Thursday night, dozens of robots designed and built by undergraduates in a mechanical engineering class endured hours of intense, boisterous, and often jubilant competition as they scrambled to rack up points in one-on-one clashes on special “Star Wars”-themed playing arenas.
As has often happened in these contests — which have been going on, and constantly evolving, since 1970 — the ultimate winner in the single-elimination tournament was not the one that’d most consistently racked up the highest scores all evening. Rather, it was a high-scoring bot that triumphed when its competitor missed a crucial scoring opportunity because its starting position was just slightly out of alignment.
The class, 2.007 (Design and Manufacturing I), which has 165 mostly sophomore students, begins by giving each student an identical kit of parts, from which they each have to create a robot to carry out a variety of tasks to score points. This year, in a nod to the 40th anniversary of the first “Star Wars” film, released in 1977, the robots crawled around and over a replica of a “Star Wars” X-wing Starfighter. Students could earn points by pulling up a sliding frame to rescue prisoners trapped in carbonite; by dumping Imperial stormtroopers into a trash trench; by activating a cantina band; or by spinning up one or both of two large cylindrical thrusters on the wings. Students could choose which tasks to have their robot try to accomplish, and had just one semester to design, test, and operate their bot.
The devices could be pre-programmed to carry out set tasks, but could also be manually controlled through a radio-linked controller. As in past years, the open-ended nature of the assignment — and the variety of different ways to score — led to a wide range of strategies and designs, spanning from tall towers that would extend by telescoping out or with hinged sections, to elevator-like lifting devices, to small and nimble bots that scurried around to carry out multiple tasks, to an array of arms and devices for grasping or turning the different pieces. They sported names like Dodocopter, Bonnie and Clyde, Pitfall, Torque Toilet, Spinit to Winit, and Nicki Spinaj.
Students could earn extra points by accomplishing any of the tasks during an initial period when the robot had to perform autonomously, before the start of a manually remote-controlled round. The students were allowed to create multiple robots to carry out different tasks, as long as they were all made from the basic kit of parts, and all fit within a designated starting area. Most of the students opted to build two devices, and some even made three.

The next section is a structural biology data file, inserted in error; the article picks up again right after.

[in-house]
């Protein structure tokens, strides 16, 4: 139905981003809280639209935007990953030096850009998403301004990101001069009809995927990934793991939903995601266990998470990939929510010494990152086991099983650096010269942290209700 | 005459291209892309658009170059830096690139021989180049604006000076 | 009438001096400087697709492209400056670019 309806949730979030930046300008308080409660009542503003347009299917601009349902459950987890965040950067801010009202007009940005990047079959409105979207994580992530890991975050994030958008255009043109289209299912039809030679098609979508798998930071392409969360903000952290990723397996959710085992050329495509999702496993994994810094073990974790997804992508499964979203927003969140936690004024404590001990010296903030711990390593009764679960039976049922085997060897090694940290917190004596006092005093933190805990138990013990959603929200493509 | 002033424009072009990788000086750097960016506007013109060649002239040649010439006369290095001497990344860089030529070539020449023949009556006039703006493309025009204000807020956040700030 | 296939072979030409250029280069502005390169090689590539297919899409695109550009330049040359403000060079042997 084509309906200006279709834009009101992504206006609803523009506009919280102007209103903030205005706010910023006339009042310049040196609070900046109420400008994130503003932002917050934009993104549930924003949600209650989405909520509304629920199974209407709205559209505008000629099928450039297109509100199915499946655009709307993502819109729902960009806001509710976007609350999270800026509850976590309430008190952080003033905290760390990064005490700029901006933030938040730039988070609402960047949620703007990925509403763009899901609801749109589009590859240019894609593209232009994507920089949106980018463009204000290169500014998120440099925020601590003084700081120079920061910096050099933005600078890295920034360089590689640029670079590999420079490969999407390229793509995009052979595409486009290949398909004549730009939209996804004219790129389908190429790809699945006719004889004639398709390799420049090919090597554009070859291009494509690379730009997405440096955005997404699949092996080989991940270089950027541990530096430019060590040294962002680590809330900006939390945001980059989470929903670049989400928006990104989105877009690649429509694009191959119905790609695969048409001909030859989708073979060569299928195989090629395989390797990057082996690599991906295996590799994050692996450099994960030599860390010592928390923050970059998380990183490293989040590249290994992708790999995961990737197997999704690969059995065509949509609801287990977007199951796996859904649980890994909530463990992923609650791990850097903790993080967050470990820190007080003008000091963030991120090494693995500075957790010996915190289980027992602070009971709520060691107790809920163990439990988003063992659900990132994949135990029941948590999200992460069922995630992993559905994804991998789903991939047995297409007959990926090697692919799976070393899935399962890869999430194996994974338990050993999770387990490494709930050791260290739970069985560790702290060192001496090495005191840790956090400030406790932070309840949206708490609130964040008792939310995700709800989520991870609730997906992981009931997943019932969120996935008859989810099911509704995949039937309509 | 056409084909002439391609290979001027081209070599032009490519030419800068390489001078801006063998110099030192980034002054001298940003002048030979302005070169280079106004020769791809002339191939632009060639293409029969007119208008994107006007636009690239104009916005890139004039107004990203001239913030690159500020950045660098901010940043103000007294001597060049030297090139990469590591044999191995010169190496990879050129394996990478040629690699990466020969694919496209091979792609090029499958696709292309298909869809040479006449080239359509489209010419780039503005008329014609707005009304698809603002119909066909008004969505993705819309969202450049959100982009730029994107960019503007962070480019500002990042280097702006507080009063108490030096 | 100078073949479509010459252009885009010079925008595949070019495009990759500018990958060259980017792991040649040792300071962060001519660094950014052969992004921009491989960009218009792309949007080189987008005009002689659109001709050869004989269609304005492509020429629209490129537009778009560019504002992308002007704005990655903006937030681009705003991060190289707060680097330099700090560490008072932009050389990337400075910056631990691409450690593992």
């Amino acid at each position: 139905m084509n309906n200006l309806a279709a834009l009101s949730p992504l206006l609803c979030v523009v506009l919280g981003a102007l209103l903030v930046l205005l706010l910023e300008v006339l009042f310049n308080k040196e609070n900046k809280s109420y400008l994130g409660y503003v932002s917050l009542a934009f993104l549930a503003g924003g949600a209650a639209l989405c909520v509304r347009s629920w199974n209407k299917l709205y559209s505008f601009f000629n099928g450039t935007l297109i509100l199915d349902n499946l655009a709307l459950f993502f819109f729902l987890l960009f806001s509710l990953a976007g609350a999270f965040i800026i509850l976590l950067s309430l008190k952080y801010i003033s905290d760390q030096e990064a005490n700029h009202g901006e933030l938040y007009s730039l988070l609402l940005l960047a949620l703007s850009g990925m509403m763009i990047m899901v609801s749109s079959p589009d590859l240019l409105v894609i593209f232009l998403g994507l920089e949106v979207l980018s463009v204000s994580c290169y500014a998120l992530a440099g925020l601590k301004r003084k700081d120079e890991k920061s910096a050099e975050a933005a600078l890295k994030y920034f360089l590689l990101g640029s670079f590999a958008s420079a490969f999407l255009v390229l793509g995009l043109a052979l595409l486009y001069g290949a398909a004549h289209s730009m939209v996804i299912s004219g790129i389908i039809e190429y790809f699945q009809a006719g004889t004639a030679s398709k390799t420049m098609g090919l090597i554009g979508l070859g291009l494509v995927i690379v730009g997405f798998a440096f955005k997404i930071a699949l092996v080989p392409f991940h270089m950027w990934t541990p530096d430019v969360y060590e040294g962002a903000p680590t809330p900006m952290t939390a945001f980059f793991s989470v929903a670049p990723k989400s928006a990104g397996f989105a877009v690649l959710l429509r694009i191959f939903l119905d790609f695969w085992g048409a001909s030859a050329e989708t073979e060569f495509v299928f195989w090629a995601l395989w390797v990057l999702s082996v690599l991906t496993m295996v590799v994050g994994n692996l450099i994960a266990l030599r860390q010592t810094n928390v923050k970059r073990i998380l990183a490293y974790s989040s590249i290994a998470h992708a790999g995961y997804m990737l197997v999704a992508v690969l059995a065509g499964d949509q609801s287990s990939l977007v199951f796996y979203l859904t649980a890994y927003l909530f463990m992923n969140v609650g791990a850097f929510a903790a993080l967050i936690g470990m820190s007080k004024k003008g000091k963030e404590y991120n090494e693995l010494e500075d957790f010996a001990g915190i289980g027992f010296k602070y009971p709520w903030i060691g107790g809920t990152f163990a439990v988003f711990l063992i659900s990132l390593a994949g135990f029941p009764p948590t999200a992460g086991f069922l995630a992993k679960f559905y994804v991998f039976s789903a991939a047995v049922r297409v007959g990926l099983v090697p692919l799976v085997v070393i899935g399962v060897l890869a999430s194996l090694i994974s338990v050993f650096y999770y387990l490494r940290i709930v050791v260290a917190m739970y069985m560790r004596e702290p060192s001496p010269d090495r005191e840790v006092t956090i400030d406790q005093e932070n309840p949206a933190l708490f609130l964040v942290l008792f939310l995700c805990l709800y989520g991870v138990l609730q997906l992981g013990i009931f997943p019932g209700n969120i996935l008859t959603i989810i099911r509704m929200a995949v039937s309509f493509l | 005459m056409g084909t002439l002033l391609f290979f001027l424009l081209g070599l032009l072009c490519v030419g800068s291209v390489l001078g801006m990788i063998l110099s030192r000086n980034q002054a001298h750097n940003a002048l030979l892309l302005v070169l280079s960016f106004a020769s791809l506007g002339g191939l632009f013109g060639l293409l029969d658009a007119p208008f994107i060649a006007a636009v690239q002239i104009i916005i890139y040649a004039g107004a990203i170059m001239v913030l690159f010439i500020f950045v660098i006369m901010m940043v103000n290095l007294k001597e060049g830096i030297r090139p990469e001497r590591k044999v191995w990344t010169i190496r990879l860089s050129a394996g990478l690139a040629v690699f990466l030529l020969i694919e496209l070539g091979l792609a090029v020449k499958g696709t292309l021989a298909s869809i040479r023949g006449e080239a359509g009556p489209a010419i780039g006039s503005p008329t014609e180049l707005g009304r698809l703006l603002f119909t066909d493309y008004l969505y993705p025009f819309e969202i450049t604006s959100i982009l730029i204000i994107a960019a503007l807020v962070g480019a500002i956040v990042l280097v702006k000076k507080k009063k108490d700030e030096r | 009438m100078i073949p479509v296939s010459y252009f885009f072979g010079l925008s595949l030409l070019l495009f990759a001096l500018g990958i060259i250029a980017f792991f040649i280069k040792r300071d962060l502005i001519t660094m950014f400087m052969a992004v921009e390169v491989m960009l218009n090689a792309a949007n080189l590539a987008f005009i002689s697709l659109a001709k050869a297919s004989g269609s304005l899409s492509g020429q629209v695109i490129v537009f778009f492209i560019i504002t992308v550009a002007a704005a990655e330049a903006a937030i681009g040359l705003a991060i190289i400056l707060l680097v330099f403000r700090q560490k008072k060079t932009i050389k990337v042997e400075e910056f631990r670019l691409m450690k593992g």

Second-place finisher Richard Moyer, with his small but powerful and robust robot called Tornado, consistently scored 960.5 points in every round (the highest score achieved by any of the bots), by spinning both the lower and upper thrusters to their maximum speeds — and by using the lower thruster during the high-scoring autonomous period. But on the final matchup, Tornado was just slightly out of place in the starting box, and missed the thruster, losing out on that big initial score.
The robot used a simple but reliable design, which sported a single horizontally-mounted drive wheel that it used to spin both the lower and upper thrusters, and also to activate an elevator mechanism that carried it from one wing to the other. It was “like the Swiss army knife of robots,” thanks to this multifunction device, said Sangbae Kim, an associate professor of mechanical engineering and co-instructor of the course, who was dressed as the “Star Wars” wookie, Chewbacca.
The grand-prize winner, Tom Frejowski, also built a compact, powerful robot that concentrated on the spinning task, and scored 640 in the final round to take home the top trophy (a replica of the MIT dome). Frejowski’s robot, in order to ensure that it made a straight shot from the starting position to the thruster to line up just right to spin the heavy cylinder, used a single motor to drive both of its front wheels, which helped him earn consistent high scores. “That’s how he goes dead straight every time,” said co-instructor Amos Winter, an assistant professor of mechanical engineering, who was dressed as Darth Vader and shared the emcee duties with Kim.
During the tournament, which took place in the Johnson Ice Rink, all of the course teachers and assistants were dressed in various “Star Wars” costumes, and a packed audience of fellow students, families, and visitors of all ages cheered their encouragement with great enthusiasm. During a break, each of the teaching assistants was presented with a special memento: a beaver-cut twig from a beaver dam in Nova Scotia, symbolizing MIT’s beaver mascot, and nature’s original mechanical engineer.
Echoing the sentiments of many students in the class, sophomore James Li said of the class in a pre-taped video: “I had a bit of building experience, but I never had to design and build anything of this complexity. … It was a great experience.”